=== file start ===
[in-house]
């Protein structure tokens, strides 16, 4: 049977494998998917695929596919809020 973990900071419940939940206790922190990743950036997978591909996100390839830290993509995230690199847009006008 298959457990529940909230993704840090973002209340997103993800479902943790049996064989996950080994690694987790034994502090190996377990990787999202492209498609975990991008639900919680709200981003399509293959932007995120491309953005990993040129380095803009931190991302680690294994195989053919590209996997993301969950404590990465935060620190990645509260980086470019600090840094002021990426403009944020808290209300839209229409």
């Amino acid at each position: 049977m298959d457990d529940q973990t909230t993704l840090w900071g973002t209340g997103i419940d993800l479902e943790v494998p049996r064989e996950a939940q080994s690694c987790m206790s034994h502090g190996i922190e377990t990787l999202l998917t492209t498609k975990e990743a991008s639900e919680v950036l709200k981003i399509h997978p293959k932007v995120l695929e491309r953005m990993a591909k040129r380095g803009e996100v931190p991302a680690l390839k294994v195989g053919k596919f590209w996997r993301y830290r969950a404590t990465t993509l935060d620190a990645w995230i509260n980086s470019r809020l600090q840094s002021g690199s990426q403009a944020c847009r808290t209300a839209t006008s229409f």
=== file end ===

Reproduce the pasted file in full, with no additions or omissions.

[in-house]
């Protein structure tokens, strides 16, 4: 049977494998998917695929596919809020 973990900071419940939940206790922190990743950036997978591909996100390839830290993509995230690199847009006008 298959457990529940909230993704840090973002209340997103993800479902943790049996064989996950080994690694987790034994502090190996377990990787999202492209498609975990991008639900919680709200981003399509293959932007995120491309953005990993040129380095803009931190991302680690294994195989053919590209996997993301969950404590990465935060620190990645509260980086470019600090840094002021990426403009944020808290209300839209229409």
């Amino acid at each position: 049977m298959d457990d529940q973990t909230t993704l840090w900071g973002t209340g997103i419940d993800l479902e943790v494998p049996r064989e996950a939940q080994s690694c987790m206790s034994h502090g190996i922190e377990t990787l999202l998917t492209t498609k975990e990743a991008s639900e919680v950036l709200k981003i399509h997978p293959k932007v995120l695929e491309r953005m990993a591909k040129r380095g803009e996100v931190p991302a680690l390839k294994v195989g053919k596919f590209w996997r993301y830290r969950a404590t990465t993509l935060d620190a990645w995230i509260n980086s470019r809020l600090q840094s002021g690199s990426q403009a944020c847009r808290t209300a839209t006008s229409f």